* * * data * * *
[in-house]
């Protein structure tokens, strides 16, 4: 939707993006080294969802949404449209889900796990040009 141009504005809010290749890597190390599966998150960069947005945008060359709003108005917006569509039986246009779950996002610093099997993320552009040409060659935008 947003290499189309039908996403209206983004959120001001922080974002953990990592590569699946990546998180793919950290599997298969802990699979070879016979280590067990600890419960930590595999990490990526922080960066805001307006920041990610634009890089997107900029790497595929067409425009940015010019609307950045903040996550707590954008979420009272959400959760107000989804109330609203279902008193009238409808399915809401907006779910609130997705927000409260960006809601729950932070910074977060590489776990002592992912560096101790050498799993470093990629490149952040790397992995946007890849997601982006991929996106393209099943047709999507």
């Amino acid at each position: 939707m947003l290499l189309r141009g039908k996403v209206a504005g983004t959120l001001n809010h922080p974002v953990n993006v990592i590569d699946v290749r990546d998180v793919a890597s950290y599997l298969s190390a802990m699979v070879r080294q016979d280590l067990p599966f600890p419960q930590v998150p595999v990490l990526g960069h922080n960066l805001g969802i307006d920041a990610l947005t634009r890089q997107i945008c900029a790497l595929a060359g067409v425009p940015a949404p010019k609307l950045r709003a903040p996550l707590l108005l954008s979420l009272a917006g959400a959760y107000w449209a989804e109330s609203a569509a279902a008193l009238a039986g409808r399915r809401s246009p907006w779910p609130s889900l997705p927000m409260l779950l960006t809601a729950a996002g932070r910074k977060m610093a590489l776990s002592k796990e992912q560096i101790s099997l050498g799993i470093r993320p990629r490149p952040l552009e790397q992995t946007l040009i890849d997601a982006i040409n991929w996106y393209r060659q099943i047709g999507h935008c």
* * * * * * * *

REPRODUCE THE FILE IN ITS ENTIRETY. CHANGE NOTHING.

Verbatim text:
[in-house]
């Protein structure tokens, strides 16, 4: 939707993006080294969802949404449209889900796990040009 141009504005809010290749890597190390599966998150960069947005945008060359709003108005917006569509039986246009779950996002610093099997993320552009040409060659935008 947003290499189309039908996403209206983004959120001001922080974002953990990592590569699946990546998180793919950290599997298969802990699979070879016979280590067990600890419960930590595999990490990526922080960066805001307006920041990610634009890089997107900029790497595929067409425009940015010019609307950045903040996550707590954008979420009272959400959760107000989804109330609203279902008193009238409808399915809401907006779910609130997705927000409260960006809601729950932070910074977060590489776990002592992912560096101790050498799993470093990629490149952040790397992995946007890849997601982006991929996106393209099943047709999507």
């Amino acid at each position: 939707m947003l290499l189309r141009g039908k996403v209206a504005g983004t959120l001001n809010h922080p974002v953990n993006v990592i590569d699946v290749r990546d998180v793919a890597s950290y599997l298969s190390a802990m699979v070879r080294q016979d280590l067990p599966f600890p419960q930590v998150p595999v990490l990526g960069h922080n960066l805001g969802i307006d920041a990610l947005t634009r890089q997107i945008c900029a790497l595929a060359g067409v425009p940015a949404p010019k609307l950045r709003a903040p996550l707590l108005l954008s979420l009272a917006g959400a959760y107000w449209a989804e109330s609203a569509a279902a008193l009238a039986g409808r399915r809401s246009p907006w779910p609130s889900l997705p927000m409260l779950l960006t809601a729950a996002g932070r910074k977060m610093a590489l776990s002592k796990e992912q560096i101790s099997l050498g799993i470093r993320p990629r490149p952040l552009e790397q992995t946007l040009i890849d997601a982006i040409n991929w996106y393209r060659q099943i047709g999507h935008c």